Buffer Overflows

This article was adapted from an assignment I completed for Secure Systems (COMP2040) as a part of my Computer Science with Mobile and Secure Systems degree at the University of Southampton.


The task given to me was to create a webserver that was exploitable with buffer overflow. This was my first attempt at networking code in C so it may be quite a bad implementation, I was also quite rushed with this coursework due to approaching exams. The server binds to port 8000 and delivers files from the directory it is run from. It will only handle 1 request at a time and it only supports GET requests, but it features basic protection against directory traversal attacks.

This code handles a request by first reading in all of the data it can. A better implementation would read in a loop until it sees two CLRFs or \n\n which indicates the end of the HTTP request. This implementation reads in 8096 bytes.

After it has the string of data, it checks in is a GET request by comparing the first 4 characters to ‘GET ’. The strip_string_traversal() function then copies the safe part of the requested URL into another buffer. The second buffer is only 255 characters long (a poor assumption based on Unix filename limits) and there is no checking on the bounds on this copy. This exposes a buffer overflow.

There are 3 main defences that had to be circumvented in order to exploit this code.

  1. Stack canaries or stack protectors are additional values put into the code by the compiler very close in memory to the return address pointer that needs to be overwritten.
  2. Address Space Layout Randomisation is a feature of most current OSes that changes the address space of applications and libraries each time they are loaded.
  3. Disabling Stack Execution means that instructions on the stack will not be executed.

https://wiki.ubuntu.com/Security/Features

Stack Protectors

These are a relatively new feature of compilers and OSes. They introduce a non-trivial performance overhead so will probably not be widely introduced on older hardware which means they are often not present on systems that may be attacked. The OS I tested my exploit on was Ubuntu 11.10, the latest at the time of this lab report. Because of this I had to disable stack protectors which are on by default in gcc under this version of the OS. To disable the stack protectors I included the option -fno-stack-protector when compiling.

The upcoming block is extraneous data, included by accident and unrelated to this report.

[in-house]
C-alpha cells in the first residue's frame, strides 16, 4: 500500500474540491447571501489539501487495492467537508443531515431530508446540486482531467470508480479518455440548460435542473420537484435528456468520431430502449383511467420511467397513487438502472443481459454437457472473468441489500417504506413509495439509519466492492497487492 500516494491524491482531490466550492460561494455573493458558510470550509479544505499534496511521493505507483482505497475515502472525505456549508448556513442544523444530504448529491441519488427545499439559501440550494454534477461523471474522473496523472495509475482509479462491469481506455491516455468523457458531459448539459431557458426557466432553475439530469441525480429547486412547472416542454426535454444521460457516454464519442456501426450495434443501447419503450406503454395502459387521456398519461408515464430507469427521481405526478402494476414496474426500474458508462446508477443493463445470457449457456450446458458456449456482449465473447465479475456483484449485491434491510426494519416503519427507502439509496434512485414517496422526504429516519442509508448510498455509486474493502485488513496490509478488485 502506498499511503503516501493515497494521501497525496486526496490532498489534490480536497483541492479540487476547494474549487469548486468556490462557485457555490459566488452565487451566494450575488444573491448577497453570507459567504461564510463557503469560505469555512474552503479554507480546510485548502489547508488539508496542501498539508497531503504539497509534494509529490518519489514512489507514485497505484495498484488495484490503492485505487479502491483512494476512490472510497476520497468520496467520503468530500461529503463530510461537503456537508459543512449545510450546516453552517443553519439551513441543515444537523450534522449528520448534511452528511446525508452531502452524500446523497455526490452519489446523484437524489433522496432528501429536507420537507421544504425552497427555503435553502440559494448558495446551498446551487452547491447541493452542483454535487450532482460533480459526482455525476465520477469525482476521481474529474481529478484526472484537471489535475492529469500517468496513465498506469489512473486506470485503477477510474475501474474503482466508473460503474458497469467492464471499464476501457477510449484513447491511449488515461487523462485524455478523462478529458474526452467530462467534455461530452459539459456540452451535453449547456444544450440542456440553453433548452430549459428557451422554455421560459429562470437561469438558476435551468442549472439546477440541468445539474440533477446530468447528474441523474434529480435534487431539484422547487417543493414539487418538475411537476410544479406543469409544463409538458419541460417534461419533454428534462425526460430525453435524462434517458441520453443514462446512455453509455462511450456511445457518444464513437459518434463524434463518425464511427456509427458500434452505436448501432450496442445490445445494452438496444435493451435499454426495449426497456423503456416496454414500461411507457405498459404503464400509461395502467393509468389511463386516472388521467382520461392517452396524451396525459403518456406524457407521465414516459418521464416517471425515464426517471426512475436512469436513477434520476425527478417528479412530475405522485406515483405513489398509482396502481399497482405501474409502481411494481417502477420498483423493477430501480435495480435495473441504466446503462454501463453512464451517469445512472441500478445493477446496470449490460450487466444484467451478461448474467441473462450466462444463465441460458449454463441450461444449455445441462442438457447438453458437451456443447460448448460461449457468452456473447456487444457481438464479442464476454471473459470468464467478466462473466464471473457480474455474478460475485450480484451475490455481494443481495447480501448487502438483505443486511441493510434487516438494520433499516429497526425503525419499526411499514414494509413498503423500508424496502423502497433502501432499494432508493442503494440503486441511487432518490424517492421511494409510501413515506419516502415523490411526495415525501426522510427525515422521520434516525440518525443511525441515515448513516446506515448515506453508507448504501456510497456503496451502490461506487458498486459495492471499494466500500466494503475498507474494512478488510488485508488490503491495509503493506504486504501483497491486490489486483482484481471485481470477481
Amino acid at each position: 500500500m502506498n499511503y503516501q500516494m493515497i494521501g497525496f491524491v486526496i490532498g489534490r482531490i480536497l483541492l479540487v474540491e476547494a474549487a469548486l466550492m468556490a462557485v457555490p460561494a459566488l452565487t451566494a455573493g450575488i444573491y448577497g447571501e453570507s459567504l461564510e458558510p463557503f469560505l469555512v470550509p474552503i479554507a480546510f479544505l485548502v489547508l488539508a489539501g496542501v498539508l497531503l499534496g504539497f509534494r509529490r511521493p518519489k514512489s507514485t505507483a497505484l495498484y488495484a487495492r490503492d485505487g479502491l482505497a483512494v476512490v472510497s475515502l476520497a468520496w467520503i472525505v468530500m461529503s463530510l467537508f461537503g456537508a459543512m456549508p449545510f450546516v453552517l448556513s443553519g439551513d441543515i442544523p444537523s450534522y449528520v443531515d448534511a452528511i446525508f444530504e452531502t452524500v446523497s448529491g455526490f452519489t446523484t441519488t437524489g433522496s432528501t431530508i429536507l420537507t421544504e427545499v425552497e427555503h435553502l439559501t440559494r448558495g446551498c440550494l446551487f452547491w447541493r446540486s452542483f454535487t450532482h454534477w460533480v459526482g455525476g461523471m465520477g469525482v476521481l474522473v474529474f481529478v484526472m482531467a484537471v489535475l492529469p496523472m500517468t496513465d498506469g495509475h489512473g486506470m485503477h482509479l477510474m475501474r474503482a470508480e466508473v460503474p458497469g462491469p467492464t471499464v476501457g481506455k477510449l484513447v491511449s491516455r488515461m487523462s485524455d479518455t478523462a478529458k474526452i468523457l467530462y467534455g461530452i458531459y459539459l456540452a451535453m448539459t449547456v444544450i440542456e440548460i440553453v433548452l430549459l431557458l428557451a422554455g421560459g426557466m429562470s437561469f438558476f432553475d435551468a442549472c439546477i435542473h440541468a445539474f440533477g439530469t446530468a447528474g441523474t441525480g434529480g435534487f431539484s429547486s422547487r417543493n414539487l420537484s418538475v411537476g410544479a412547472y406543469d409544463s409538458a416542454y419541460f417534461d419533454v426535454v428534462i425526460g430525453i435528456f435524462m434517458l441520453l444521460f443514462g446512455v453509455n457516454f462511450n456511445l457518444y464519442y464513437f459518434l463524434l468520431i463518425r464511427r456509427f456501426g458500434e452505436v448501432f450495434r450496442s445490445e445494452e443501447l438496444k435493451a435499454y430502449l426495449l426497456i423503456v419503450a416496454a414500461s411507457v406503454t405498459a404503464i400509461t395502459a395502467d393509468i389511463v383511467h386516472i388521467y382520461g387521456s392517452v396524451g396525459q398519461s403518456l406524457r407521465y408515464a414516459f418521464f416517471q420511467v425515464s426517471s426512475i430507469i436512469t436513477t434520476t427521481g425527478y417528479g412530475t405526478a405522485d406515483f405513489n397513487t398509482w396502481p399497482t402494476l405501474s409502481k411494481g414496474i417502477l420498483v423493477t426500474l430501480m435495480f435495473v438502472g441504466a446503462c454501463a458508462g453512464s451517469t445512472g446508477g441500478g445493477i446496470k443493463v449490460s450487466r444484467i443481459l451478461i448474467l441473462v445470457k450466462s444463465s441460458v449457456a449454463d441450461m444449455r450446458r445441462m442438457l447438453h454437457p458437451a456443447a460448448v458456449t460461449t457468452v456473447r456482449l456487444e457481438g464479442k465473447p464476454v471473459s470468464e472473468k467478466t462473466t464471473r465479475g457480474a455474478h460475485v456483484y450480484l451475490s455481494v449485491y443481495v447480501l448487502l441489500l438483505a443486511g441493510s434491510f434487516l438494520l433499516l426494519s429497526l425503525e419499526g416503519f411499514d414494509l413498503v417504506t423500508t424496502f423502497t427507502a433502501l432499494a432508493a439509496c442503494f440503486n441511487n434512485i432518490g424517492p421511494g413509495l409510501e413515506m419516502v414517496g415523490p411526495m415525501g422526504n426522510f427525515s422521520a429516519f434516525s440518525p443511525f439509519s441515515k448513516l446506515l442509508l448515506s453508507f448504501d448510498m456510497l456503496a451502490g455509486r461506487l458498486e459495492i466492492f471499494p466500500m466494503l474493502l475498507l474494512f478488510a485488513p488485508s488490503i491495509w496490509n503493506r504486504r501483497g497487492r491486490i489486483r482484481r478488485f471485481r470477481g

Address Space Layout Randomisation

For the purposes of testing my code I disabled ASLR, however on 32-bit systems it is relatively easy to work out by ‘brute force’ where the code you need is located as there are only 16 bits of randomisation. In a scattergun approach simply trying the same place in memory will exploit some systems if a large enough number of systems are attempted. On 64-bit systems this is a lot more difficult to do.
http://en.wikipedia.org/wiki/Address_space_layout_randomization

Stack Execution

It is now common to disable execution of code from the stack. This can be circumvented with ‘return to libc’ attacks which make calls to libc functions like system() and place arguments on the stack in front of the return address to make it look like a function call. This can be very effective, but for my attack I re-enabled stack execution on the server binary using the program execstack and by running this as part of the compilation with -z execstack.

Exploit

http://www.blackhatacademy.org/security101/index.php?title=Buffer_Overflows

buffer_addr
The address, in little-endian format, that we want to return to for our exploit to execute.
payload
The shellcode to execute, this payload will output the phrase "hacked!" to stdout.
padding
In order for the return address to be seen correctly and the exploit to work, it must be correctly aligned in memory and depending on the size of the payload, this padding may need to change. It can be found by running the exploit and inspecting the memory of the server around the stack pointer, shortly after the overflow has been caused, with the command (gdb) x/200x $esp

The exploit sends 100 ‘nop’ instructions (0x90 in shellcode) to create a ‘nop-slide’, although as we can be specific about the return address far fewer are actually needed. It then sends the payload code we want to execute, and finally it writes a large number of copies of the return address to the nop-slide with the specified padding to ensure it’s located properly.